This article first appeared on churchhealth.wiki
A student once shared that he was hired from within the organization to fill the lead pastor role. I have written (Growth by Accident, Death by Planning: How NOT to Kill a Growing Congregation, pp. 109-120) about why this is often a strategically wise practice. And, research confirms this.
However, hiring from within also brings caveats. Following the student’s comments, are my top three things you must avoid.
Joshua D. (a student) wrote, “This article is very encouraging. I have been at KSM for 15 years as music pastor and Administrator and just found out Monday, as of January 1st I will be taking the Senior Pastor position. This class could not have come at a better time. Thank you for investing in us.”
My response about Top Three Things to Avoid:
Congratulations Joshua, I have a couple suggestions I make students:
RULE #1: Even though you’ve been at the church a while, a “listening tour” is the first thing I would do. Tell the people that though you have been around for a long time, you want to have fresh eyes and fresh ears to hear what they haven’t told you before. This is because in this new position you have a new relationship! So don’t get defensive or answer them yet. Just go to them privately and ask them, “What do I need to hear from you?”
RULE #2: Secondly tell them you’re going to go slow before you make any changes. Remember going slow and building consensus is the secret to making change happening in a unifying manner (see research and examples in the chapter, “Go Slowly, Build Consensus and Succeed” in Preparing for Change Reaction: How to Introduce Change in Your Church, pp. 151-169 which you can download here: BOOK©Whitesel EXCERPT – CHANGE REACTION Chpt. 8 Go Slow. Also, you will find even more extensive examples in Staying Power: Why People Leave the Church Over Change and What You Can Do About It”Abingdon Press.) Even though you have been at the church for some time, some people may have felt that the previous later wasn’t open to their ideas. And, they will immediately start to politic you. You do not want to be perceived as taking sides. So listen to them and explain to them their ideas must go through proper channels (baords, vetting by people affected, etc.). Get them working with others who they’ve been at odds with in the past to move the idea forward. Do not becomes the champion of the new idea or you will be perceived as taking sides. Taking sides on methodology (not theology) is one of the most dangerous positions a new pastor can find her or himself in.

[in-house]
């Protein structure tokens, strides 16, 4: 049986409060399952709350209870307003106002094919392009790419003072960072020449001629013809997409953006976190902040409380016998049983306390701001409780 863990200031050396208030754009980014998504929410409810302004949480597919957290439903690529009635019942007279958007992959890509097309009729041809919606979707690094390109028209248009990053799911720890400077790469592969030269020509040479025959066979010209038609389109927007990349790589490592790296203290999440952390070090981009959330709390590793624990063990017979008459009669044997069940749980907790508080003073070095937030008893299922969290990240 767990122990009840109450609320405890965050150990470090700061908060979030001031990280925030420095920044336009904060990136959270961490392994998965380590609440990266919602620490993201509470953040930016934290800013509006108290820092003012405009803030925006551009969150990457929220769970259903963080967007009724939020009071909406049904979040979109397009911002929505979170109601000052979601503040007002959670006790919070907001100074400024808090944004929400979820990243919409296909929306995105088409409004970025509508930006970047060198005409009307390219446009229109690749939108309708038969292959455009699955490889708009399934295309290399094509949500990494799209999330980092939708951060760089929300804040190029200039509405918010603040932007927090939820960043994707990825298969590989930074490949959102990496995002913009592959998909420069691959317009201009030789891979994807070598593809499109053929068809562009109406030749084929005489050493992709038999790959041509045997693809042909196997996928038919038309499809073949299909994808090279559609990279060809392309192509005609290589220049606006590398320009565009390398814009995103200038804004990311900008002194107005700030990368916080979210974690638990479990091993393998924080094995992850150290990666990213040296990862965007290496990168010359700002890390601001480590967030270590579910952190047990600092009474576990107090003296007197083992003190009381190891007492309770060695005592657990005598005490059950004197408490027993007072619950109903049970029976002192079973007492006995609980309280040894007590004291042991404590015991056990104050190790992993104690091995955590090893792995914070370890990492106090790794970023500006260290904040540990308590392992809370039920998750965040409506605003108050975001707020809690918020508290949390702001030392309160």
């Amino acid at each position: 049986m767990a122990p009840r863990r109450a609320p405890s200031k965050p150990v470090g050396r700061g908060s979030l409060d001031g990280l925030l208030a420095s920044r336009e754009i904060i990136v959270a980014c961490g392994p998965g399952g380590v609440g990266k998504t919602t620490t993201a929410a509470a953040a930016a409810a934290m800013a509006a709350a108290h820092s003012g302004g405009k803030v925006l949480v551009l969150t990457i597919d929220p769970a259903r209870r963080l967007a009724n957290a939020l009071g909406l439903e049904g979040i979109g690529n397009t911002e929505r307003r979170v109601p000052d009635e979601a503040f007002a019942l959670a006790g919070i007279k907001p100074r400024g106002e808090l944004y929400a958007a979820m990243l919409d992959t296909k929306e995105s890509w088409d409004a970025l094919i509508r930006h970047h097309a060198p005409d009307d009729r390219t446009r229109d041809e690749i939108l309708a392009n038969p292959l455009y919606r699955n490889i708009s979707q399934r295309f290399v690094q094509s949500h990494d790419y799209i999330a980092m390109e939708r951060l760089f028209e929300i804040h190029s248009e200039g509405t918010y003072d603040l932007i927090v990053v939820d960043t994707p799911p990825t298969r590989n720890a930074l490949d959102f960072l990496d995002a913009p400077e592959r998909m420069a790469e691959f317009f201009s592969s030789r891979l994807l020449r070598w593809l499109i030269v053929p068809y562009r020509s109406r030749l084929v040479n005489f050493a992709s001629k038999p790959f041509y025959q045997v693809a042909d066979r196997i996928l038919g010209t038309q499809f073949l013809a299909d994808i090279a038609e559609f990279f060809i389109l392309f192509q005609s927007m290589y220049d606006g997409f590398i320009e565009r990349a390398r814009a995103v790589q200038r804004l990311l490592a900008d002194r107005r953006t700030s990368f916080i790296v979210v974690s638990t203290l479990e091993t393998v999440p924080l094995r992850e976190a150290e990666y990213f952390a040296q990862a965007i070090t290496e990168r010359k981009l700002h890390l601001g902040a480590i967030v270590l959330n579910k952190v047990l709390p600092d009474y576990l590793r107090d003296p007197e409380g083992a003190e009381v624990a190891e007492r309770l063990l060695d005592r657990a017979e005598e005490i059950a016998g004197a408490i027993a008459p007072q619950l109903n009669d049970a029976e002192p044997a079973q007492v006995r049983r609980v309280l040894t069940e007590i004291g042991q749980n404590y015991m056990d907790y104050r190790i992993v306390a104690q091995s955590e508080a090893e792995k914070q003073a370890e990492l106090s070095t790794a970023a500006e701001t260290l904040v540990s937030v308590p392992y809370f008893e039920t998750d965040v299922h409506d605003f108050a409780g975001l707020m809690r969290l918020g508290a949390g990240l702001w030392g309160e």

RULE #3: And this brings us to the third point: don’t get in between people with different opinions – but rather get them working together to solve their differences. As you remember in my book Staying Power: Why People Leave the Church Over Change and What You Can Do About It” (Abingdon Press) that when a new leader comes into a position (even if they been a leader in the church for many years) there will arise a new activity of politicking to get the new leader to support their side. You must remember … don’t get in the middle. Research shows the best thing is to get them working out their differences between each other without you in the middle (again download this chapter for the research footnotes: BOOK ©Whitesel EXCERPT – CHANGE REACTION Chpt. 8 Go Slow.) So don’t, repeat don’t, let them put you in the middle as a go-between between them. Do not be a mediator or negotiator. Force them to meet with one another and to come up between them with a third option. The secret is not for you to be the negotiator, but for them to conduct negotiations face-to-face. That way there is no communication filter or opportunity for them to blame you for miscommunicating their position. So don’t be a go-between – be someone that gets people to talk out their differences with each other (and without you there 🙂 Of course they must still bring it back to you for affirmation. But don’t affirm a compromise, until they work it out themselves.